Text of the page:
13601 Wed, 01/23/2008 - 3:27pm
By Michael Rudnick
As consumer spending continues to be pressured from all sides—high fuel costs, housing worries, credit market troubles and a possible recession—the growing high-end floor care segment could face challenges.
Ever since Dyson broke the $400 price barrier with its entrance into the U.S. floor care market about four years ago, vacuum makers have been stretching price tags with some degree of success. Average vacuum price points for the 12-month period ended Nov. 30 increased 5 percent to $98.40 over the prior-year period, according to The NPD Group. However, this upmarket floor care push could face an uphill challenge this year due to the aforementioned economic conditions.
While higher-end vacuum sales may not be impacted by the housing slowdown, it is indeed tied to other outlying economic factors, said Chris Gurreri, president of TTI Floor Care North America. “We have budgeted a tighter year in Dirt Devil and growth for Hoover [which comes off easy 2007 comparisons],” he said.
Rob Newcombe, vice president of marketing at Electrolux Home Care Products North America, said he expects growth to slow somewhat in the high end. The niche will see growth nonetheless, as this floor care segment is somewhat insulated from economic conditions, due to the upper and upper-middle-class demographic that it serves. “The higher end will still have growth, but maybe not as much as in the past,” he said. “Consumers buying higher-end items will pay more for innovation. … That consumer is higher income and is willing to look at the higher end.”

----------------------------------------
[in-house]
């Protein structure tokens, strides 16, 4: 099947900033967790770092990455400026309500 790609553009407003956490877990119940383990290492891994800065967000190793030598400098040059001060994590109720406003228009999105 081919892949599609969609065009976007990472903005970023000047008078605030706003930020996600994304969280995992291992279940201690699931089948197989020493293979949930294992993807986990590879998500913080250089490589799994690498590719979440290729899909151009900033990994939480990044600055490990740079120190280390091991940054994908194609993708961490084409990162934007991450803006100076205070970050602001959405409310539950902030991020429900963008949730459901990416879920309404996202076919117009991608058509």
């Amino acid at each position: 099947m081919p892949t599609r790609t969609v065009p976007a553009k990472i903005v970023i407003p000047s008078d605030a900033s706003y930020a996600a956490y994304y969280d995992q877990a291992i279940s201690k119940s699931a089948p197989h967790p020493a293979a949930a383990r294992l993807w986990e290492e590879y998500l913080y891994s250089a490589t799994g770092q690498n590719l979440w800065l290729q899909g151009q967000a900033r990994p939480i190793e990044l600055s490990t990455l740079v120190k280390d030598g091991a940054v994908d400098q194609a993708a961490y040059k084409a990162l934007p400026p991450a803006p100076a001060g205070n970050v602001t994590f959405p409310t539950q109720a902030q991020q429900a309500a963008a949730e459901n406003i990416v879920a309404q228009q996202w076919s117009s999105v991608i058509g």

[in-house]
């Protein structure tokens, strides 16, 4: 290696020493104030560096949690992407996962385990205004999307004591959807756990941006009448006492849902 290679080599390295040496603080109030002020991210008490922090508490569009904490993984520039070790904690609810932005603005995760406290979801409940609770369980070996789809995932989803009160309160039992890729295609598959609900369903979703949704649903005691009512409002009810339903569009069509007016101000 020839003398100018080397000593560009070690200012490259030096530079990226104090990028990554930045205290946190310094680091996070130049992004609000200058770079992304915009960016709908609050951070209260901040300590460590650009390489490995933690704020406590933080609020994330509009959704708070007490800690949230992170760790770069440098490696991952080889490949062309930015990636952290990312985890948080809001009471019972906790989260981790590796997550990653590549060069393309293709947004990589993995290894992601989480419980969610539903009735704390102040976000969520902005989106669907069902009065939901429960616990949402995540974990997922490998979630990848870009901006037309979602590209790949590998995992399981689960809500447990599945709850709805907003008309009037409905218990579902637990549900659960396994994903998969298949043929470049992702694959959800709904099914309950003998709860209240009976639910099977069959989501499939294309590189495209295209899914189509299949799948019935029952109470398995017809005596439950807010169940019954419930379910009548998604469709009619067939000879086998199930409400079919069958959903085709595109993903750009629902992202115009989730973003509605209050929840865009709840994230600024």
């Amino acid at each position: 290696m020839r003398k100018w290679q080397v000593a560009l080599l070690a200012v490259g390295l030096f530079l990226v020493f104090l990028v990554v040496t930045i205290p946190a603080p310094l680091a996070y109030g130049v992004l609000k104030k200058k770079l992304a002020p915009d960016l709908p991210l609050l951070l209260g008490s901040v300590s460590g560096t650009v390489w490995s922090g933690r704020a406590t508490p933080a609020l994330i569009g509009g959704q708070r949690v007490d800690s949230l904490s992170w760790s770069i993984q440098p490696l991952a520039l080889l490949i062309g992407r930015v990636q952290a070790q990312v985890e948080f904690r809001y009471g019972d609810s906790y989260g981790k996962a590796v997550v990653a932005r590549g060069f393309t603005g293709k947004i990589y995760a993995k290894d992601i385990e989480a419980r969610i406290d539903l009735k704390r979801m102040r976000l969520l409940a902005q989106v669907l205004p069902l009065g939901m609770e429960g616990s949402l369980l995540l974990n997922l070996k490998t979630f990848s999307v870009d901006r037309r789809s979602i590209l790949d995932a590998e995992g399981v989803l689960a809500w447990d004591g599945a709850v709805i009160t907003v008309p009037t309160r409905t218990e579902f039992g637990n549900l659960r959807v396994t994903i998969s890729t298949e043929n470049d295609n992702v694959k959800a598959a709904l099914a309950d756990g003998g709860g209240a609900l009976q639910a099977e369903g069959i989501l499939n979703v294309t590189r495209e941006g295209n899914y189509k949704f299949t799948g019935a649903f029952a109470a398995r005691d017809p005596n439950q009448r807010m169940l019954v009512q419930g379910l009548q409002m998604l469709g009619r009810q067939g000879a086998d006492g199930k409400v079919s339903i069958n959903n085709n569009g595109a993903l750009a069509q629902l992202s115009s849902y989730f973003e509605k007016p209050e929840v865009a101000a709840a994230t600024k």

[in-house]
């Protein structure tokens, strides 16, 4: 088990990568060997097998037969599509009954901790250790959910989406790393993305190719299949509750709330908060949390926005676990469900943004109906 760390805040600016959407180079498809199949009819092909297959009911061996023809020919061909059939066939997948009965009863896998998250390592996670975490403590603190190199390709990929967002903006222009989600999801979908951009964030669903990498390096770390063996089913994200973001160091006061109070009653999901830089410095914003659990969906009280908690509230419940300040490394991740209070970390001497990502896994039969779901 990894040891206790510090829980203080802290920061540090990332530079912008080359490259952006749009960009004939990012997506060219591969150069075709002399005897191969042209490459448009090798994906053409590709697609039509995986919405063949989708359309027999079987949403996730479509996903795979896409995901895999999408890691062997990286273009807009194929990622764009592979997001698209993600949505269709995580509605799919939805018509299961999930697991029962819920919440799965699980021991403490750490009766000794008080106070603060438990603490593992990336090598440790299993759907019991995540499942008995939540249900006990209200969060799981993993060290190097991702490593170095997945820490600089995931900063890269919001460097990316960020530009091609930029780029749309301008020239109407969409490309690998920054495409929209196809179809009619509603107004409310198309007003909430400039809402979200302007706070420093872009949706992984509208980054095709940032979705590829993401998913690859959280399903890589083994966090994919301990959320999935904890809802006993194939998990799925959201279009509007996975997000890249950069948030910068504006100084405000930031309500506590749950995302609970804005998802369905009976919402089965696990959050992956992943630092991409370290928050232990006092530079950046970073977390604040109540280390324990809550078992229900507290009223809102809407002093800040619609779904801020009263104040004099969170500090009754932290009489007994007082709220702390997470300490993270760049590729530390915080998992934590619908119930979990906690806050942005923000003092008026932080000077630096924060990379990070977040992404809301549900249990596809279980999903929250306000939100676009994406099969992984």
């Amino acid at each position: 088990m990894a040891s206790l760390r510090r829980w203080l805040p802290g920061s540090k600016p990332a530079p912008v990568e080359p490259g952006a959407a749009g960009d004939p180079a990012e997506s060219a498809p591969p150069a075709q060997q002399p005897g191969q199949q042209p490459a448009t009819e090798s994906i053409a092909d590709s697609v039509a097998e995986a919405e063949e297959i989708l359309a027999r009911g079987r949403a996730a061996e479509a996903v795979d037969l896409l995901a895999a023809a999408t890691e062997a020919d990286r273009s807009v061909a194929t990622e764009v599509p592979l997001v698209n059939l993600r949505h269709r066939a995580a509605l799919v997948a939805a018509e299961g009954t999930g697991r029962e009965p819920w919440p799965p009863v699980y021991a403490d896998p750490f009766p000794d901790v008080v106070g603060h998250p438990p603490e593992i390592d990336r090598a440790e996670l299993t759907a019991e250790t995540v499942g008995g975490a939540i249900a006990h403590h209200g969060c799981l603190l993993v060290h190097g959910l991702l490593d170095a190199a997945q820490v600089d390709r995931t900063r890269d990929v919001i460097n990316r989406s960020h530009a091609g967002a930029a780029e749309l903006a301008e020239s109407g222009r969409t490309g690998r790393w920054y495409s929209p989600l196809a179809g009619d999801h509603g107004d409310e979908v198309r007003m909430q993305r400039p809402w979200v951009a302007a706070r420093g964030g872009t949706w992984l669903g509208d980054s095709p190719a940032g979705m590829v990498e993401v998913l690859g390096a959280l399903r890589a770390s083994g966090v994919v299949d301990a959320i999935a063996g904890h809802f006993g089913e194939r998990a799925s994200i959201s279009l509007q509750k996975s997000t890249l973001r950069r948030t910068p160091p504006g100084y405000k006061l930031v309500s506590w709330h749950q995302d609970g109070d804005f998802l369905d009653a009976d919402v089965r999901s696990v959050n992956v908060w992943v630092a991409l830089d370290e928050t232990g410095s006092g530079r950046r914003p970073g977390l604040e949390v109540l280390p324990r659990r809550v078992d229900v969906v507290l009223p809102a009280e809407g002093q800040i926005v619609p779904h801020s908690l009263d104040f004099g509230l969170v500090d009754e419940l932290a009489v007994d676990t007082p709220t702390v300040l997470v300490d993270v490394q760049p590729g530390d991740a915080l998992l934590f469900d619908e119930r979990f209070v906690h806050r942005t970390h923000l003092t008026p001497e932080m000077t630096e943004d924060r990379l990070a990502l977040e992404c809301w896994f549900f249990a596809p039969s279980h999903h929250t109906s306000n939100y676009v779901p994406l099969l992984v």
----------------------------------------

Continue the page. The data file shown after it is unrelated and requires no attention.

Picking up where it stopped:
The intensified competition for shrinking consumer dollars has made specialization and differentiation at the higher end all the more important. “Multifunctionality and specialization are big drivers [in floor care],” said Peter Goldman, president of home at The NPD Group. He explained that vac makers are hoping to foster big spending with features such as wet/dry functionality, HEPA filtration, and other healthy-home oriented technologies and pet cleanup attachments. Brands such as Bissell, Dirt Devil and Electrolux have recently focused on the pet owners market in a bid to grab this growing consumer niche, as earlier reported by HFN. Bissell late last year launched its first full-size vacuum designed for pet hair pickup; Dirt Devil at the same time unveiled its Purpose for Pets carpet cleaner; and Electrolux this year is looking to launch a line of Eureka uprights designed for pet hair cleanup.
German luxury vac maker Robert Thomas LP, which entered the U.S. market late last year with its ultra-high-end $1,295 Rotho Twin TT canister vacuum, is banking on differentiation amid the difficult retail environment. “It is a tougher environment, that’s why we are offering specialties and doing smarter marketing,” said Thomas Slusarek, product marketing manager at Robert Thomas LP. He said that it is particularly important to create a “product with a lifestyle around it,” noting that lifestyle products tend to be more immune to economic trends, pointing to companies such as Dyson and Apple.